In this simulation, proteins in the two groups had different probabilities of expression from 0.1–1, resulting in the number of expressed proteins on each gel being different in Cases and Controls. The mean expression intensities were identical for both groups (set to the empirical mean of −3.58 log2-volume units) and the limit of detection is set to negative infinity. For the Student's t-test, we applied one of two additional data pre-processing steps to handle missing values. Missing data were either ignored or replaced by a value equal to the lowest expression intensity obtained across all spots in all Cases and Controls.

Simulation 3. Different limit of detection and a fixed difference between the mean expression intensities.

The limits of detection varied from 0% to 50% of the normal distribution of expression intensities, corresponding to the group with lower mean intensities. The probabilities of expression were fixed at ‘1’ for both groups, but if the simulated normalized percentage volume was below the limit of detection, then that protein was recorded as “non-expressed”. The mean log-intensities for the case and controls were fixed at −3.987 units and −3.174 units, respectively, equivalent to a difference of 1.25 SD units.

Simulation 4. Different mean expression intensities and same probability of expression between two groups.

This is an extension of Simulation 1 and investigates the effect when not all spots are expressed. Both groups had the same probabilities of expression, but these now ranged from 0.1–1. The difference between the mean expression intensity in case and controls ranged from 0 to 2 SD. The limit of detection is set to empirical value (−8.67 log2-volume units), any simulated value below this threshold will be treated as missing data. Missing data were pre-processed for the Student's t-test as described for Simulation 2.

Application of model to simulated datasets.

Differentially expressed proteins in each simulated dataset were identified using the LRT and Student's t-test using the software package R [13]. Likelihood optimization was performed using the Nelder and Mead algorithm [14]. To estimate the likelihood, we assume that the variance of expression intensities is equal for both groups. The variance for each group is estimated separately then pooled according to Equation (4). If the sample size for one group is too small (1 or less) and we are unable to estimated the variance for that group, then the empirical global variance are used for this particular group. For the Student's t-test, we assumed variances were unequal and corrected for degrees of freedom [15]. Proteins were classified as having significantly different levels of expression if p-values were less than 0.05. The power of each algorithm was determined by the proportion of simulations out of 1000 that were able to detect a given level of difference.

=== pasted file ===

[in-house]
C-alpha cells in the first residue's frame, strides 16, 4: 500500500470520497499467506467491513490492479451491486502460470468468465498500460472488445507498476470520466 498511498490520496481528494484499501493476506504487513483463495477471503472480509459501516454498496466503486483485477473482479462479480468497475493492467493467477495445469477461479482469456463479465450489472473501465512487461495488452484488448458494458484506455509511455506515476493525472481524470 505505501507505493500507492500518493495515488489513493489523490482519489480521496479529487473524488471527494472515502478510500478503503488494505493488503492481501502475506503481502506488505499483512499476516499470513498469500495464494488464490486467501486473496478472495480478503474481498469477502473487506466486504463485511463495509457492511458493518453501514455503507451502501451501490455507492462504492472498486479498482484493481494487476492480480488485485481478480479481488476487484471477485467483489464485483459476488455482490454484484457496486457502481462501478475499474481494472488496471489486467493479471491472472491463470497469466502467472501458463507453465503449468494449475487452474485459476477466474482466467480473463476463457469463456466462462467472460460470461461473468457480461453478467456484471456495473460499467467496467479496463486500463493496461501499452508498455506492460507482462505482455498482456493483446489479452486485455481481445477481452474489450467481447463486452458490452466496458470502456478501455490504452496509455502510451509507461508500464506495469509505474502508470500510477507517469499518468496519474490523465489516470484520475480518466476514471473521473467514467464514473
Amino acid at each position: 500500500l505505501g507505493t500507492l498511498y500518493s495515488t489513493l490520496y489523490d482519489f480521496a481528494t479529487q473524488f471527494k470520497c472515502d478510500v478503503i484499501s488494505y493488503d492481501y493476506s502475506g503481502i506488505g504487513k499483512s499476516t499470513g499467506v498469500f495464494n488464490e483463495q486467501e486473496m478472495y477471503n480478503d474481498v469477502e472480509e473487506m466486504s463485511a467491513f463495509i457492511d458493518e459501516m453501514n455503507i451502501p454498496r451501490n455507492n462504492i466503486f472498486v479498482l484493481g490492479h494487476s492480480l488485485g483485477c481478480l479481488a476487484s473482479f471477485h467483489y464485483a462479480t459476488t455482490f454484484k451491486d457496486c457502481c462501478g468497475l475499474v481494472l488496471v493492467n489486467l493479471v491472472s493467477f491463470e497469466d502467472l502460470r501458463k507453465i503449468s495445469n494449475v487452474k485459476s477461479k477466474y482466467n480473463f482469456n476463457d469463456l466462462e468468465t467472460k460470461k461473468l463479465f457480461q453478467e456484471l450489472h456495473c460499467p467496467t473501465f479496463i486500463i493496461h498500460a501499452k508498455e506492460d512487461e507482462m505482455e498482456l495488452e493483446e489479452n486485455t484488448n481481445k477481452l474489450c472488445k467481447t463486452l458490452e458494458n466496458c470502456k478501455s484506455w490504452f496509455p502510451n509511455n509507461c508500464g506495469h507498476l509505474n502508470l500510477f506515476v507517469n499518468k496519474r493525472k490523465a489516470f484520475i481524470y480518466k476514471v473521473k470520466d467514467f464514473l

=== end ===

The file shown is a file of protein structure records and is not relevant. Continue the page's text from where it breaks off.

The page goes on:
Application of model to 2D PAGE example.

The 2D PAGE experiment described earlier consists of 803 matched spots per gel or sample. There were 12 samples from women who developed preeclampsia (Case group) and 12 from women who remained healthy during pregnancy (Control group). For each spot, the maximum likelihood was estimated under the two models and then the LRT was used to determine differentially expressed spots. The significance level of the hypothesis test was obtained by permuting the log-intensities across all patients 1000 times, reanalyzing the data under the null and alternative models, estimating the likelihood ratio for each permutation, and obtaining the value of the likelihood ratio that defined the 95% quantile of the distribution of likelihood ratios.

Results

Our models were applied to the four simulated datasets.

Simulation 1. Different mean expression intensities with all spots expressed.

The proportion of proteins classified as differentially expressed between the two groups by the Student's t-test or LRT is summarized in Table 1. As expected, when all proteins are expressed, both methods demonstrated equivalent levels of power over the range of differences in mean expression intensities between groups tested.

thumbnail

Table 1. Results for different mean expression intensities between groups with all spots expressed.

doi:10.1371/journal.pcbi.1000509.t001
Simulation 2. Different probabilities of expression but the same mean expression intensities.

The results of this simulation are presented in Table 2. When the probability of expression for case equals 0.2 and the probability of expression for control equals 1.0, the Student's t-test identified 4.0% of the differentially expressed spot if missing values are excluded, and 99.9% if all missing values are replaced by the global minimum. The LRT identified 85.9% from the same dataset.

thumbnail

Table 2. Results for equal mean expression intensities but the probability of expression differs between groups.

doi:10.1371/journal.pcbi.1000509.t002

When Student's t-tests were applied to datasets in which missing values were ignored, the majority of proteins were not classified as differentially expressed. This is the expected outcome, because the mean expression intensities of expressed proteins were identical in both groups and therefore the probability of successfully detecting differences is no greater than the value of α = 0.05. Consequently, a Student's t-test where missing values are ignored lacks the power to identify proteins with different expression probabilities between groups.

When missing values were assigned the global minimum log-intensity, the number of differentially expressed proteins detected by Student's t-test increased when the difference between probabilities of expression in the two groups increased. Substitution of missing values with the global minimum increased the power of the Student's t-test when the probability of expression was low for both groups because the estimated sample variance becomes very small. This is an artifact induced by replacing the many missing values by a constant, the global minimum.